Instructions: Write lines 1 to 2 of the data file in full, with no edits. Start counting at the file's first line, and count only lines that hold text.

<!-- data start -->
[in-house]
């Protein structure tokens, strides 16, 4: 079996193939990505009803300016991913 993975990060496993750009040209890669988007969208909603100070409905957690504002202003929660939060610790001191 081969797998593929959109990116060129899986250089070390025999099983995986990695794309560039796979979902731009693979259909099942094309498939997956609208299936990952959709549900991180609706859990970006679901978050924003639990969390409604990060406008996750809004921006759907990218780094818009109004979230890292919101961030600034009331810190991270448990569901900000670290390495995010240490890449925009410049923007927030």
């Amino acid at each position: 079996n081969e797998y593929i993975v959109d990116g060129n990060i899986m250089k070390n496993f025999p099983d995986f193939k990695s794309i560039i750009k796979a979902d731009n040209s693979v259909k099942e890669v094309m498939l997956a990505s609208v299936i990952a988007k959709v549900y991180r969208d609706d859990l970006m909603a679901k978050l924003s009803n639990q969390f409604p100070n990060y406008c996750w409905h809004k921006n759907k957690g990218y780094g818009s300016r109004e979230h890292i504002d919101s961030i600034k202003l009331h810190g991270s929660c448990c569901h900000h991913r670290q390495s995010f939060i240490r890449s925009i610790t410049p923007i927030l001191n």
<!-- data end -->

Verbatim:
[in-house]
């Protein structure tokens, strides 16, 4: 079996193939990505009803300016991913 993975990060496993750009040209890669988007969208909603100070409905957690504002202003929660939060610790001191 081969797998593929959109990116060129899986250089070390025999099983995986990695794309560039796979979902731009693979259909099942094309498939997956609208299936990952959709549900991180609706859990970006679901978050924003639990969390409604990060406008996750809004921006759907990218780094818009109004979230890292919101961030600034009331810190991270448990569901900000670290390495995010240490890449925009410049923007927030």